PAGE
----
NEW YORK — Hermes, Chanel, Louis Vuitton. Many women would covet a handbag by one of these iconic fashion houses.
The still red-hot status handbag market, driven by celebrity trendsetters such as Katie Holmes and Victoria Beckham, has not escaped the notice of some big auction houses. They say it’s a new and growing category that is attracting a global clientele of sellers and buyers.
“For the last five years there’s been an incredible growth and interest from the average consumer in that type of piece,” said Matt Rubinger of Heritage Auctions.
Dallas-based Heritage has embraced the market since its first dedicated handbag auction in 2010. At its holiday sale a year later, a red crocodile skin Hermes Birkin bag set a world auction record when it sold for $203,150. A blue crocodile version at the same auction sold for $113,525, and a shiny red crocodile Birkin fetched $95,600. All three shattered the previous record of $82,100 for a black crocodile Birkin sold at Christie’s London in 2009. Christie’s had a London auction in November with many bags by Hermes, Chanel and Vuitton.
This past January, Heritage expanded to include weekly online sales that start at $1 and have no reserve and estimates. Generally, pieces sell from $500 to $2,500.
There is the occasional bargain: Recently, a rare Louis Vuitton top-handle bag in navy-blue Lucite brought $325 during a Heritage weekly sale, and a vintage Carlos Falchi clutch sold for as little as $69.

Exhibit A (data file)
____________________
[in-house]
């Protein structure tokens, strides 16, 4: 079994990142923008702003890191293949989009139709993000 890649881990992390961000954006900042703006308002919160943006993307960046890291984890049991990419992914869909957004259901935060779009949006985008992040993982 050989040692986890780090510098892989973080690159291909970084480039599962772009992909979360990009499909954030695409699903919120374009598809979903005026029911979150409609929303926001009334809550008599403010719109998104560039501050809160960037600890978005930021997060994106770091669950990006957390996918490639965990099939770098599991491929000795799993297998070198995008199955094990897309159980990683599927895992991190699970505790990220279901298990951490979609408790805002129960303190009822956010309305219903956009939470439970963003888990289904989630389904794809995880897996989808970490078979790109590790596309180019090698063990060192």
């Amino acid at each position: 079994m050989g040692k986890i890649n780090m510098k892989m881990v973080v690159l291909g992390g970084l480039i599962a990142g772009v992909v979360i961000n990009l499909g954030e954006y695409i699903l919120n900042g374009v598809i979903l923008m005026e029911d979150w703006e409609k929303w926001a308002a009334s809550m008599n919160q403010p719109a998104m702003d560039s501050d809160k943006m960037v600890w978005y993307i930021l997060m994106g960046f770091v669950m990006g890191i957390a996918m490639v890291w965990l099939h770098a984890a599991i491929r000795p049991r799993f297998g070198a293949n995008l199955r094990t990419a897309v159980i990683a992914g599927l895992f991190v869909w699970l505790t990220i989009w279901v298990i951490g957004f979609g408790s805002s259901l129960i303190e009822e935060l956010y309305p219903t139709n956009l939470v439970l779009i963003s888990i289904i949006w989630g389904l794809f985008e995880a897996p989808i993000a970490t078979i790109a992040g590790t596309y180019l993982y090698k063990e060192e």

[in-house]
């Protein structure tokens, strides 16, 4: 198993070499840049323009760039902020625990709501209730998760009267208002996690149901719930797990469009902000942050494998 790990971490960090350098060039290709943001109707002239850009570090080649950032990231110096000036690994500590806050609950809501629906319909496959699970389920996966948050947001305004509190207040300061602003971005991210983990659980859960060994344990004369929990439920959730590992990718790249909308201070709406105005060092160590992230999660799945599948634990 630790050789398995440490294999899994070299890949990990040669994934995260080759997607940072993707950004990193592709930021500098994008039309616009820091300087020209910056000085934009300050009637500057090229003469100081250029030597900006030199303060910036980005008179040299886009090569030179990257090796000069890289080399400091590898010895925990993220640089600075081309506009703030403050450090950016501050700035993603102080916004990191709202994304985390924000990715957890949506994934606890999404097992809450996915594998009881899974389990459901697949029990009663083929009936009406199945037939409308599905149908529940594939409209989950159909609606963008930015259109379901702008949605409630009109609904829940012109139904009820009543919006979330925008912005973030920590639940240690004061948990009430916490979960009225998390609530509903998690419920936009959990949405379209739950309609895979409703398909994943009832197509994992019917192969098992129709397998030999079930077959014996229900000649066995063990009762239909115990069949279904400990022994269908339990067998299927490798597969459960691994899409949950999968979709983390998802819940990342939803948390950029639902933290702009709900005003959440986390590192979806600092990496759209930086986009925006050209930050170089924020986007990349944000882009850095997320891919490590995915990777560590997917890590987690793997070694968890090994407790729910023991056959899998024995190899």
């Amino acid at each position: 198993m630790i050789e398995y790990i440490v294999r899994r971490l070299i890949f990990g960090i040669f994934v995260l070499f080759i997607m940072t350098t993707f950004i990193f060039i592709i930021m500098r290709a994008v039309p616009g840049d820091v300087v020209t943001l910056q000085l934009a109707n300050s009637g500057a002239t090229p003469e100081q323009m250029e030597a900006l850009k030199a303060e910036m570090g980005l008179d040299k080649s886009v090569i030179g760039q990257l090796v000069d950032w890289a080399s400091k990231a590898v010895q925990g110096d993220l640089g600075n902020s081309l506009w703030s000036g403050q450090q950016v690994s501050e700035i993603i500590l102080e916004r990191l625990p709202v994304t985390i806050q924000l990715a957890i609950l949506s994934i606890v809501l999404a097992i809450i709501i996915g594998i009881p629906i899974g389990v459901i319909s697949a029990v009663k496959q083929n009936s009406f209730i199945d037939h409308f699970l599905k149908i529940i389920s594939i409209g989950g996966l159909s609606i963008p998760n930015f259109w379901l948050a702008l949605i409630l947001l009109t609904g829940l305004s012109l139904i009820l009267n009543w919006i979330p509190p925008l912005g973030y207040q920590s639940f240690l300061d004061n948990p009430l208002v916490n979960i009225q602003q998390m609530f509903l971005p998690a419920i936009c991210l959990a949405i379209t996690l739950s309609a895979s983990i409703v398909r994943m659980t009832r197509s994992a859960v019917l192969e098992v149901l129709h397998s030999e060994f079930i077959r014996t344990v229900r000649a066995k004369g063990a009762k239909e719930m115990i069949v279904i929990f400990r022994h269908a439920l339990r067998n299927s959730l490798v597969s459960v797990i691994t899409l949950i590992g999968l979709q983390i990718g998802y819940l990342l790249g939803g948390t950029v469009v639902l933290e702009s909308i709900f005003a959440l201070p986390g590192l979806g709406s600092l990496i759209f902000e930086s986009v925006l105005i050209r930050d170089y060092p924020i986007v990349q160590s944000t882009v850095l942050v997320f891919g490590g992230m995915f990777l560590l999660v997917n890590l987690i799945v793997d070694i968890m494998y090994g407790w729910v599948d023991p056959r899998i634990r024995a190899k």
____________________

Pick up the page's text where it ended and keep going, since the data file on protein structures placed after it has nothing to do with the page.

“It’s often the more modern versions, the brightest colors and rare leathers that sell for the highest prices,” said Christie’s fashion specialist Clare Borthwick.
These bags are relatively new pieces, most designed in the last 20 years, although some date back to 1950.
So, what’s all the fuss?
It comes down to quality and craftsmanship, with Hermes positioned at the top as the ultimate must-have status symbol with its tailored and sophisticated Birkin and Kelly silhouettes. (The bags are named after French actress Jane Birkin and the late Grace Kelly.) They are fine leather, limited-edition, hand-crafted pieces that “take hours and hours and hours” to make, said Rubinger.
Other classic and coveted bags are the Vuitton duffel-style Keepall and its smaller-sized cousin, the Speedy, and the Chanel classic flap bag, with its signature chain strap.
The waiting list for a new Hermes bag can be considerable, leading many people to discover auctions, added Carole Gordon of Bonhams. Auctions are also often home to unusual pieces, she said. It’s also a place where styles no longer available in the retail market can be discovered.
While many people may think it’s crass to spend five or six digits on a bag, the auction houses said they hold value.
“Hermes bags appreciate the moment you buy them,” said Rubinger. Compare that “to someone who spent $200 on a bag in the primarily market that isn’t worth anything as soon as they buy it — with no secondary market for it.”
Heritage Auctions: www.ha.com; Christie’s: www.christies.com; Bonhams: www.bonhams.com
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